2. In his dialogue “Meno,” Plato’s hero Socrates argues that our understanding of pure geometrical figures like circles, triangles, and squares does not come to us through experience. Instead, we were born with those ideas. With the help of Play-Doh, small children are constantly putting this theory to the test.
3. Among the ingredients of Play-Doh is a small quantity of salt. Plato, too, should sometimes be taken with a grain of salt.
4. I regularly teach a political philosophy course that begins with Plato’s “Apology” and ends with one or two 20th-century political philosophers. Courses of this kind are sometimes labeled “Plato to NATO.” When the Soviet Union fell, we thought that NATO might disband and we would have to give the course a new nickname.
But as it turns out, NATO is still with us.
So is Plato.
So is Play-Doh.
Which of these three things is most likely still to be here a thousand years from now? That is your next essay assignment.
James Read, AB’80, is professor of political science at the College of St. Benedict at St. John’s University.
WHAT DOES PLAY-DOH HAVE TO DO WITH PLATO?
by Ken Monahan, AB’95
So, obviously we are not allowed to use a pseudo-homonym for Play-Doh and go directly to Plato. So I’ll use the fact that “doh” is also an expression of frustration by Homer Simpson, the longest running sitcom Dad, who, by virtue of being a cartoon, never ages. Homer Simpson shares his agelessness with Marcus Flaminius Rufus, a centurion during the time of Diocletian and the hero of the Jorge Luis Borges short story “The Immortal.” In the story Rufus becomes immortal when he drinks from a magical river and thus never ages; after a few centuries he has lived so much that he has essentially lived the lives of all men and the impossibility of novelty destroys his will to live. He thus spends many centuries trying to die until he discovers the Fountain of Death.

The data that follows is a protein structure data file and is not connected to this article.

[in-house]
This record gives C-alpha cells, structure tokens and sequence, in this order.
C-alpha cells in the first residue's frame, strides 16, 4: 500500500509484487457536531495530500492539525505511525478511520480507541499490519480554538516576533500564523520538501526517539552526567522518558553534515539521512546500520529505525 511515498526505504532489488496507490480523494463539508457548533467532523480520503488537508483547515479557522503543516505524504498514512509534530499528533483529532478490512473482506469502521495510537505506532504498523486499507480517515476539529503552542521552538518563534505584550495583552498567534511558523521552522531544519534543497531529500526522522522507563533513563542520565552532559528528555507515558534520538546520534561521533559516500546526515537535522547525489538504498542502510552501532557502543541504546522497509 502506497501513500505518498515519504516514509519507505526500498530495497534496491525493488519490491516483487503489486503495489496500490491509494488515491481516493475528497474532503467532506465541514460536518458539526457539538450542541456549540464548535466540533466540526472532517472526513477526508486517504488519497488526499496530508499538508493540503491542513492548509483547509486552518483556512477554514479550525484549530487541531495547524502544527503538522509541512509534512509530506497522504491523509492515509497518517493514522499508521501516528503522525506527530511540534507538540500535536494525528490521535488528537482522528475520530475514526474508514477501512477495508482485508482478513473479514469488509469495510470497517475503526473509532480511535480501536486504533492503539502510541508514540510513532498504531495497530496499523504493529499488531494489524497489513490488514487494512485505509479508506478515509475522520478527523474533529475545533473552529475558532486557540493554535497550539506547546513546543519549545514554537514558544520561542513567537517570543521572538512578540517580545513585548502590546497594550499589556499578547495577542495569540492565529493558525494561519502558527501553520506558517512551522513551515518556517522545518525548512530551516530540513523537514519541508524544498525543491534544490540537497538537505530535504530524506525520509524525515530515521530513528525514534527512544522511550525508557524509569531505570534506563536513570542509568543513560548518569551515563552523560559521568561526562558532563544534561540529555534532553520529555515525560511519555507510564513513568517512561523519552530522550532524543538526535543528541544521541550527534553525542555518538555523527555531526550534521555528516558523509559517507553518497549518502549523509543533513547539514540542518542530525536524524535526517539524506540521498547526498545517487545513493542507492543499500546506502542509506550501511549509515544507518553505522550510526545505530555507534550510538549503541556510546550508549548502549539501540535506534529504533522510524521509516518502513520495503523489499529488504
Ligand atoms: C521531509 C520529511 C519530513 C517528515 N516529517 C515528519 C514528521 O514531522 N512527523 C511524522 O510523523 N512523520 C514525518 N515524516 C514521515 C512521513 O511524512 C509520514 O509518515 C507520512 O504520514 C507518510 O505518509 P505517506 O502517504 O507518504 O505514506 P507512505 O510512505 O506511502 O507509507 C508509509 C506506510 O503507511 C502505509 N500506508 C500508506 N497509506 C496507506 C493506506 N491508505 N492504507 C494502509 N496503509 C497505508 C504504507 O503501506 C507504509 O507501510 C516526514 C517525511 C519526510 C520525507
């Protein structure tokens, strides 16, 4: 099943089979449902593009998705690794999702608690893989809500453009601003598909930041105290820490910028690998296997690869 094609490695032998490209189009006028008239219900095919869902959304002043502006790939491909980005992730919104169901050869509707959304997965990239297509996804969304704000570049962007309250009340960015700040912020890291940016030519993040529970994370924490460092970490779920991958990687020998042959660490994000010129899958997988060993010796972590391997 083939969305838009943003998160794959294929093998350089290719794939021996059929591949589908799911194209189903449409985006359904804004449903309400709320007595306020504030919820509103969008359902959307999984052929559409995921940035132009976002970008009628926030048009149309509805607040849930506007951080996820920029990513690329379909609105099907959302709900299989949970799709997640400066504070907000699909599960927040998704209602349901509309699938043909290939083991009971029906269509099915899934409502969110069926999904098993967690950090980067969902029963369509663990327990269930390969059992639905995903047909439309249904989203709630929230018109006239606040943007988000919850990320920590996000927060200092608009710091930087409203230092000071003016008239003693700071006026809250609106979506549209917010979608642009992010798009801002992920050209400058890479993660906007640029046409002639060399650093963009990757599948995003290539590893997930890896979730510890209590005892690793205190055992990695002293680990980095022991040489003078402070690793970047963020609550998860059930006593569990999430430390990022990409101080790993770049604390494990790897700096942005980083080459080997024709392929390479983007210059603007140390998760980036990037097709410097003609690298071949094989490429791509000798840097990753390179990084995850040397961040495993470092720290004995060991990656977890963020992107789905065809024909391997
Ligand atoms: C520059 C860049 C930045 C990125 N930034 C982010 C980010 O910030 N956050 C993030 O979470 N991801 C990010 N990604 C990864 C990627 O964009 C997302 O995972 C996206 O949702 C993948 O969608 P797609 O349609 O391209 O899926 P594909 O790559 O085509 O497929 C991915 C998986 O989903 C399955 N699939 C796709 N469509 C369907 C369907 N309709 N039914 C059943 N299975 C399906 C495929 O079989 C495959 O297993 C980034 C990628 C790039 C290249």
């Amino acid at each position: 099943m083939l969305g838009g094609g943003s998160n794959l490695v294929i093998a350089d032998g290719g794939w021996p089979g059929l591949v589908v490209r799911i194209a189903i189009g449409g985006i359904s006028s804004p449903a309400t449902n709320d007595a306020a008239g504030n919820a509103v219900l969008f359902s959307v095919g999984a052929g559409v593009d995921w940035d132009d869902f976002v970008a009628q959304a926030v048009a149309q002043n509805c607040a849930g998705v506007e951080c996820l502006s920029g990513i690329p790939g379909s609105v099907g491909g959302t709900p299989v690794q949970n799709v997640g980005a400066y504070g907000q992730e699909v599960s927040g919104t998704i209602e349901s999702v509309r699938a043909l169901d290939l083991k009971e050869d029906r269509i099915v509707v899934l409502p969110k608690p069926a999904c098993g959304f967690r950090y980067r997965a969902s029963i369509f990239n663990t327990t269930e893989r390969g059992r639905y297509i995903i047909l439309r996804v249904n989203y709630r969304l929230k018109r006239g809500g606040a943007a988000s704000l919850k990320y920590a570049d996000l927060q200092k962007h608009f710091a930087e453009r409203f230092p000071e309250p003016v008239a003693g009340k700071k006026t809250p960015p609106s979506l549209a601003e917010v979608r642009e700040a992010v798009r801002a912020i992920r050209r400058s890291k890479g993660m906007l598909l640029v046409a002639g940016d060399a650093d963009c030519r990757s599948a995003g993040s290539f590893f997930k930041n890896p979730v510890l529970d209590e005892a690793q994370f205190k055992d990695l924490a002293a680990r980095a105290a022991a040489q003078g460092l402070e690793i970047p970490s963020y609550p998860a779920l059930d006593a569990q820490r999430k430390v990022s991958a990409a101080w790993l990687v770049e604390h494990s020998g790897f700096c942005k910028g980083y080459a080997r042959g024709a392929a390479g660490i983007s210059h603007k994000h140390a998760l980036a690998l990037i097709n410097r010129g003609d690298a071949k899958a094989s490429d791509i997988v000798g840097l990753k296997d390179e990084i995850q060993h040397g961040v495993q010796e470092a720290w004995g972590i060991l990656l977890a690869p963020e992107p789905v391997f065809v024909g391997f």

This ability to find something unpleasant for which one is searching is the opposite of serendipity, the gift of finding pleasant things for which one is not searching. The etymology of the word “serendipity” is, more specifically, the gift of the three Princes of Serendip, who are the heroes of an eponymous Persian fairy tale. Serendip was the Persian name for Sri Lanka, which, along with Brazil, was granted to Portugal when the Pope divided the non-European world between Portugal and Spain. When I set up the office of Deutsche Bank in Sao Paulo in 1999 I learned from an interview candidate named Carlos Hashimoto that the largest population of Japanese people outside Japan was not in the United States but in Brazil.
Hashimoto had the same name as the nom de guerre of Carlos the Jackal. Carlos the Jackal is famous for holding the ministers of OPEC hostage at their headquarters in Vienna. OPEC was headquartered in Vienna because it could not get recognition from the Swiss as an international organization, and so it could not be based in Geneva as so many other organizations are in the neutral country. The effectiveness of Swiss neutrality led many countries to try to emulate it, including the Non-Aligned Movement during the Cold War. This interesting concept of an alliance of the nonaligned was championed by India. It was on the shores of the Indus at the edge of India that Alexander the Great knelt down and wept, mistakenly, for the lack of additional worlds to conquer. Alexander’s tutor was Aristotle. Aristotle’s tutor was Plato.